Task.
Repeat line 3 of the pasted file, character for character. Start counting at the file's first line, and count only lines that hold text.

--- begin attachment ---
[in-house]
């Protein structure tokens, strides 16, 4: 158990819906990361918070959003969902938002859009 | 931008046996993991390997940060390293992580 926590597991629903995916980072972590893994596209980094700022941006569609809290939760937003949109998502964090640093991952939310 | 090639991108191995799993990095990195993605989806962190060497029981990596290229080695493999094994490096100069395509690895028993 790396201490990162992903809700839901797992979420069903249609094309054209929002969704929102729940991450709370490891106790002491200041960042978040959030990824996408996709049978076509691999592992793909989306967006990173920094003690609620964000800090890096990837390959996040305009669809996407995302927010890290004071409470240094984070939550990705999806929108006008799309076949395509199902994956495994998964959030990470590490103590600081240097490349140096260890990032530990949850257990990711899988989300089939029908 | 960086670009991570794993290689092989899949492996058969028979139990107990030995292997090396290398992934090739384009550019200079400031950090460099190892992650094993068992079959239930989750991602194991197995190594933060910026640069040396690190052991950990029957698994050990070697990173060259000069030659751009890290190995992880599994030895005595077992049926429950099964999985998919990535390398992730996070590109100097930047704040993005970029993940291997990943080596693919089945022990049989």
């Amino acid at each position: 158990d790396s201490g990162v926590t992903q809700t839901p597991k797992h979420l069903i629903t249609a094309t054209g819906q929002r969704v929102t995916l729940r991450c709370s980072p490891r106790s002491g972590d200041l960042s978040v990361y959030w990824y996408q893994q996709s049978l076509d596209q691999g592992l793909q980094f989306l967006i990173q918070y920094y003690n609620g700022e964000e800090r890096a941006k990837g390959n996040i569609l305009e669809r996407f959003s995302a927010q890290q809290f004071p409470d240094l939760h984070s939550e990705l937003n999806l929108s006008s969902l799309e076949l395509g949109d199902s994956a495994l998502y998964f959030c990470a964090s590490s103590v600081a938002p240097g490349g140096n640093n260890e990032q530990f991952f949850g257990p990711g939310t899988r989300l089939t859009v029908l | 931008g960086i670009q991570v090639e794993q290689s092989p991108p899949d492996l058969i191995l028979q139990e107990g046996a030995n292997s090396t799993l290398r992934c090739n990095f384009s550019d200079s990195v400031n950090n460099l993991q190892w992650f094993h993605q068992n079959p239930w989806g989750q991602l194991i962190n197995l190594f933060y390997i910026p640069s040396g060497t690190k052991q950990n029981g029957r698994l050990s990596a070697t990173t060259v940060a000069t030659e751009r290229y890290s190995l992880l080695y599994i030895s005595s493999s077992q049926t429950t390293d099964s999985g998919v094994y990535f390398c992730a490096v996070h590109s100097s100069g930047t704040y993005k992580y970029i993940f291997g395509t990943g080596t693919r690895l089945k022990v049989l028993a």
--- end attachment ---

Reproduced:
């Amino acid at each position: 158990d790396s201490g990162v926590t992903q809700t839901p597991k797992h979420l069903i629903t249609a094309t054209g819906q929002r969704v929102t995916l729940r991450c709370s980072p490891r106790s002491g972590d200041l960042s978040v990361y959030w990824y996408q893994q996709s049978l076509d596209q691999g592992l793909q980094f989306l967006i990173q918070y920094y003690n609620g700022e964000e800090r890096a941006k990837g390959n996040i569609l305009e669809r996407f959003s995302a927010q890290q809290f004071p409470d240094l939760h984070s939550e990705l937003n999806l929108s006008s969902l799309e076949l395509g949109d199902s994956a495994l998502y998964f959030c990470a964090s590490s103590v600081a938002p240097g490349g140096n640093n260890e990032q530990f991952f949850g257990p990711g939310t899988r989300l089939t859009v029908l | 931008g960086i670009q991570v090639e794993q290689s092989p991108p899949d492996l058969i191995l028979q139990e107990g046996a030995n292997s090396t799993l290398r992934c090739n990095f384009s550019d200079s990195v400031n950090n460099l993991q190892w992650f094993h993605q068992n079959p239930w989806g989750q991602l194991i962190n197995l190594f933060y390997i910026p640069s040396g060497t690190k052991q950990n029981g029957r698994l050990s990596a070697t990173t060259v940060a000069t030659e751009r290229y890290s190995l992880l080695y599994i030895s005595s493999s077992q049926t429950t390293d099964s999985g998919v094994y990535f390398c992730a490096v996070h590109s100097s100069g930047t704040y993005k992580y970029i993940f291997g395509t990943g080596t693919r690895l089945k022990v049989l028993a």